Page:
By Zahra Debbek, Voiland College of Engineering & Architecture
PULLMAN, Wash. – Alyssa Hensley, who will graduate with a doctoral degree this month from Washington State University, recently received a national award so she could present her research about making biofuels more reliable.
The American Institute of Chemical Engineers’ (AIChE) Catalysis and Reaction Engineering Division Travel Award is presented to 20 graduate students each year.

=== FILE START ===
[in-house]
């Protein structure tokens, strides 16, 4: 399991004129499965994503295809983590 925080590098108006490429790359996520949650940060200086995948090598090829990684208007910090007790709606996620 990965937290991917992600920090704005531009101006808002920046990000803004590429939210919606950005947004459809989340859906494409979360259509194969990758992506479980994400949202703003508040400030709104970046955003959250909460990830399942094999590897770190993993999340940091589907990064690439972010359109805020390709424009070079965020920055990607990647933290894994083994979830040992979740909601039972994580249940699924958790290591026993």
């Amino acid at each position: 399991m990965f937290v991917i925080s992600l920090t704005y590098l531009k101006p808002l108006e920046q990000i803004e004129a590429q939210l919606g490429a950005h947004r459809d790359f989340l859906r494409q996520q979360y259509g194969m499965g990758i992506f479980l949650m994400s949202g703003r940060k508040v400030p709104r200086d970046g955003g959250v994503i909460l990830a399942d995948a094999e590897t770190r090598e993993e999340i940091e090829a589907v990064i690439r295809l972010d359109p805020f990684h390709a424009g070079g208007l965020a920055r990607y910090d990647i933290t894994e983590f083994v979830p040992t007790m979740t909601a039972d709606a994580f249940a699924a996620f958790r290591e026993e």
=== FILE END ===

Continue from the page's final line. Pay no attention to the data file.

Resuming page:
Hensley’s research interests include developing catalysts for particular reactions. Her presentation to the AIChE conference was about developing a catalyst that addresses water presence in biofuels.
“I found (the conference) to be very helpful for gaining more knowledge and getting exposure to the scientists in my field and the type of work they’re doing,” she said.
Advised by assistant professor Jean-Sabin McEwen, Hensley is a student in the Gene and Linda Voiland School of Chemical Engineering and Bioengineering.
Her research focuses on performing computational modeling of hydrodeoxygenation, the process of removing oxygen from carbon compounds in an attempt to conserve hydrogen to make biofuels more usable.